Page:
The capital projects levy would generate approximately $275,000 in revenue per year for 8 years and impacts all property owners in the district.
Two operating levies will be asked of taxpayers to maintain current programs and restore some of what has been cut.
Question two on the ballot is an operations levy that would maintain current programs and services in the district. $400 per pupil would be assessed, garnering approximately $200,000 per year for five years.
Question three on the ballot is an operations levy that would restore some of the cuts that have already taken place in areas such as art, music, an elementary instructor position and the summer agriculture program. $95 per pupil would be assessed, generating an estimated $50,000 per year for five years. Question three cannot pass unless question two also passes.
There are several reasons for the district’s shortfall. Since 2003 increases in state aid to schools has fallen considerably short of inflation. Due to the state’s budget problems, schools are currently only receiving about 60 percent of the money they are supposed to receive to provide students with an education. This has created significant cash flow issues for many districts.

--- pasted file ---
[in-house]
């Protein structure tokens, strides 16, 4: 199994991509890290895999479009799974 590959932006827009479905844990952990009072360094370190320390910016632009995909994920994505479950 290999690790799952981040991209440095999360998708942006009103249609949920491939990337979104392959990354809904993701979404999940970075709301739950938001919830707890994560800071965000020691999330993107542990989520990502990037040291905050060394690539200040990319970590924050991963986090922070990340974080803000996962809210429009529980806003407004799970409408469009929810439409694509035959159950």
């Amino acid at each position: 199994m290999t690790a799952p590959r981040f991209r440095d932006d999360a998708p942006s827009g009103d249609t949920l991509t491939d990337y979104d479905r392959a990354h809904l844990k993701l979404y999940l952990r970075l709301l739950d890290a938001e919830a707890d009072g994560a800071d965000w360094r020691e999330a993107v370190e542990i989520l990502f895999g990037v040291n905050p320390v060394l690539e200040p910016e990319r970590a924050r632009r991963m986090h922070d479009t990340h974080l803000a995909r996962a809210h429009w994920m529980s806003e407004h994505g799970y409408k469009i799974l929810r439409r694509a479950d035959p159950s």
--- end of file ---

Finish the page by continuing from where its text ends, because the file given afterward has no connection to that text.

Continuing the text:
Schools are mandated to provide specific services, but receive inadequate funds to do so. Special education costs alone equal a $546 million shortfall across Minnesota school districts each year. For small, rural schools like Battle Lake, this amounts to a shortage of approximately $440 per district student annually.
School budgets are based on enrollment, and Battle Lake has seen its enrollment drop from a high of approximately 545 students to a projected enrollment of 448 for the 2012-2013 school year.
Approximately 90 percent of communities in Minnesota have passed levies to support their local schools. The current state average is $899 per pupil. Battle Lake presently receives $0 from levies. The last levy that was passed for Battle Lake was in 1992 for five years at $297 per student.